Whisper of the Heart (1995) was Studio Ghibli's first theatrical feature directed by someone other than Hayao Miyazaki or Isao Takahata. Based on a manga by Aoi Hiragi, with a screenplay by Miyazaki, it was the directorial debut for Yoshifumi Kondo, who had previously worked as an animator and character designer on a number of Miyazaki and Takahata's projects. Tragically, this would be the only film Kondo would ever direct, as he died just a few years later of an aneurysm said to have been brought on by overwork. If the beginnings seen in Whisper of the Heart are any indication, then Studio Ghibli and the world lost a tremendous talent.
Set in then-present-day Tokyo—in fact, it's the same Tama Hills area, just a generation later, as depicted previously in Pom Poko—Whisper of the Heart follows Shizuku, a 14-year-old junior high student, as she prepares for the transition to high school and, perhaps, the rest of her life. The premise is more straightforward than previous Ghibli films, although this is also, in many ways, a story distinctly concerned with Japanese society. If you've been around anime for a while, then a lot of this movie's "peculiarities" that probably shouldn't jibe with your own junior high experience may not even register as anything out of the ordinary. If, on the other hand, you're one of those viewers wondering why the female students are all wearing sailor outfits, then perhaps some cultural notes are in order.
The key thing you really need to understand is that, in Japan, although most students continue from junior high into high school, it is not compulsory, and there is actually a lot of competition and complicated admissions procedures to get into higher-ranked schools. When anime and manga characters are stressed out over "exams," this is usually referring to high school entrance exams. The process is vaguely similar to getting into university for those of us in the US. Meanwhile, in Japan, what high school you end up in often predetermines what university you attend, or whether you proceed to higher education at all; students not on track for college typically go from junior high to vocational high schools that prepare them for jobs instead. Thus, the transition from junior high to high school is a pivotal moment in the Japanese student's education, as it may well dictate how they spend the rest of their life. Oh, and those sailor outfits? I don't know why either, but that's just the standard uniform in Japan for some reason.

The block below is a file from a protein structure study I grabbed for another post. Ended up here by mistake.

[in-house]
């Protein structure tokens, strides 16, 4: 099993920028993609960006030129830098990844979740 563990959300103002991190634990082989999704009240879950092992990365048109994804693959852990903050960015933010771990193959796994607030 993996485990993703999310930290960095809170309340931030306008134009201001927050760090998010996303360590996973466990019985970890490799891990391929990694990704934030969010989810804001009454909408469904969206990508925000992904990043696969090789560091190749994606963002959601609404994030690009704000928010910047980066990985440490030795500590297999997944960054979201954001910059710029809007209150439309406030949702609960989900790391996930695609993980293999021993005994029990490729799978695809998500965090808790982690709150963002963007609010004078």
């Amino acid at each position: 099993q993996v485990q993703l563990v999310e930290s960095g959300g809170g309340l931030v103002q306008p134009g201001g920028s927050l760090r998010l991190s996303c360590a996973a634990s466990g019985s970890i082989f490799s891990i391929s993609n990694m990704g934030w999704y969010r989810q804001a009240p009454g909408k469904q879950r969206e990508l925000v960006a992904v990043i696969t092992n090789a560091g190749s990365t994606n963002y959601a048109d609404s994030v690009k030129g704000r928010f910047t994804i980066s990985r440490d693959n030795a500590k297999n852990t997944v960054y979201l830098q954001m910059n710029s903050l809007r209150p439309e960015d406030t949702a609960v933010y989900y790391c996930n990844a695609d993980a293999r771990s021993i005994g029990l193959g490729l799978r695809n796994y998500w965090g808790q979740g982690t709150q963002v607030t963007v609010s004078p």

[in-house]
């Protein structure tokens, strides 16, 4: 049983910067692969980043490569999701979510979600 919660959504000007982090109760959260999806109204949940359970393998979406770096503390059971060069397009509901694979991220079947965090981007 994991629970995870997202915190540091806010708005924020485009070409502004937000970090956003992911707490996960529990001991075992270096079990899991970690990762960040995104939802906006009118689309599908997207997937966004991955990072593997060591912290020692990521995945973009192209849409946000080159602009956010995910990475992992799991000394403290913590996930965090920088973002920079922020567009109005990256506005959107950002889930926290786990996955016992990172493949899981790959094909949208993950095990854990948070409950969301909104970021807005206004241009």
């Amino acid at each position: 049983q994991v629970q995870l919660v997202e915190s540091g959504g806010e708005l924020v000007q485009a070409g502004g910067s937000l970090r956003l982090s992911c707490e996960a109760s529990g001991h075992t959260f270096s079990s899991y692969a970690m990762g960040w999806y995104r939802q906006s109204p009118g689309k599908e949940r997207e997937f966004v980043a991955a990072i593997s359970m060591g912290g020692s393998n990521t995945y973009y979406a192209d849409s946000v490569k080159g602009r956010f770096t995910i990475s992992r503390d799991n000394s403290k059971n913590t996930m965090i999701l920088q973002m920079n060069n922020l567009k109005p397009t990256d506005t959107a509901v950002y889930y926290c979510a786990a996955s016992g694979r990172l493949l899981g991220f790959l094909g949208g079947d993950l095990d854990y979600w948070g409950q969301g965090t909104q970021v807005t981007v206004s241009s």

In Whisper of the Heart, we catch Shizuku coming up on that pivotal moment, but, whereas more ambitious students are stressed out over whether they will make it into the high school of their choice, Shizuku doesn't seem to have a clue what she wants for her future. A voracious reader, she is, however, sufficiently distracted by her books that she is not initially too worried, not even to the extent that her situation probably warrants. Instead of studying for exams, she reads fiction, checking out book after book from the library. And, apparently, she's not the only one. Looking over the checkout cards in her books, she notices that every book has been checked out previously by some guy named Seiji Amasawa.
If you were born after this movie was made, you may not even know what the deal is with these "checkout cards," since most libraries just keep digital records nowadays. But this is obviously the setup for a romance, perhaps of the fairytale sort found in Shizuku's books, and, although it is not as contrived as it first sounds, Shizuku does end up meeting and falling for Seiji, a fellow student in the same year but a different class.